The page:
sightline and giving Tampa Bay the game-ending run. Emmel was the first

base umpire on this night, too.

The umpires all agreed Joyce got

it right. Until now, he was best known for making an admittedly wrong

call in 2010 that denied Detroit's Armando Galarraga a perfect game.

Game 4 is Sunday night, with Clay Buchholz starting for Boston against Lance Lynn.

To

some Cardinals fans, the call meant long overdue payback. They're still

smarting from Don Denkinger's missed call that helped cost them the

1985 World Series.

To some Red Sox fans, the tangle might've brought back painful memories from the 1975 World Series.

In Game 3, Cincinnati's Ed Armbrister wasn't called for interference by

plate umpire Larry Barnett when he blocked Boston catcher Carlton Fisk

on a 10th-inning bunt. Fisk made a wild throw, setting up Joe Morgan's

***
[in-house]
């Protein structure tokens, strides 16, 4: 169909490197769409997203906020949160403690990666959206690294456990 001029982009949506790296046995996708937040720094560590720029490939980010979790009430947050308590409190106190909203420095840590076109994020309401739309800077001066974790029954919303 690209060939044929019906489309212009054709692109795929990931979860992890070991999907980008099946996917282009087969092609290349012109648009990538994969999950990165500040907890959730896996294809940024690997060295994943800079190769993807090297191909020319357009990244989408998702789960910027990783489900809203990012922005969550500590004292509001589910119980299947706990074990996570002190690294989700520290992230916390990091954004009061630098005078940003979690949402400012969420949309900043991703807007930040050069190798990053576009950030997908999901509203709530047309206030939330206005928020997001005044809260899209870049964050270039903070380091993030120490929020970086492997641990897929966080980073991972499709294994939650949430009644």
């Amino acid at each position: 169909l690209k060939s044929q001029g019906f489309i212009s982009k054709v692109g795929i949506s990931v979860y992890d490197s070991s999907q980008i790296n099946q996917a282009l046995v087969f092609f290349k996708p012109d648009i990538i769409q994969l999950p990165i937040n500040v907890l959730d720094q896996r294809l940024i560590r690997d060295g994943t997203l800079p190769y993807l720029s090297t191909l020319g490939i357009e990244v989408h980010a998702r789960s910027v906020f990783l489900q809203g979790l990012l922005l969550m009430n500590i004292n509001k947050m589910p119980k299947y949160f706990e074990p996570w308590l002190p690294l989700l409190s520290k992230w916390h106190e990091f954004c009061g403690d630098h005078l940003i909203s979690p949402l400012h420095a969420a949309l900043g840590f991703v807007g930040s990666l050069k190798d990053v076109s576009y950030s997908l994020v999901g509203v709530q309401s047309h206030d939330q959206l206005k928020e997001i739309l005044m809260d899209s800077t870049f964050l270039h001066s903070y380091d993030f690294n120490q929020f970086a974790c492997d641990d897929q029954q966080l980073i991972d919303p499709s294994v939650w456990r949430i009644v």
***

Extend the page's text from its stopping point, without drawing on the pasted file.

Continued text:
winning single.

Craig returned for this Series

from a sprained left foot that had sidelined him since early September.

After an awkward slide on the final play, he hobbled off the field in

apparent discomfort.

The Red Sox scored twice in the eighth to tie

it 4-all. Jacoby Ellsbury led off with a single and Shane Victorino was

hit by a pitch for the sixth time this postseason. Both runners moved

up on Pedroia's groundout, and David Ortiz was intentionally walked.

Cardinals

manager Mike Matheny went to hard-throwing closer Trevor Rosenthal with

the bases loaded, hoping for a five-out save from a rookie who has

looked almost untouchable this October. But the Red Sox pushed two runs

across.

Nava drove in one with a short-hop grounder that was

smothered by second baseman Kolten Wong, who had just entered on defense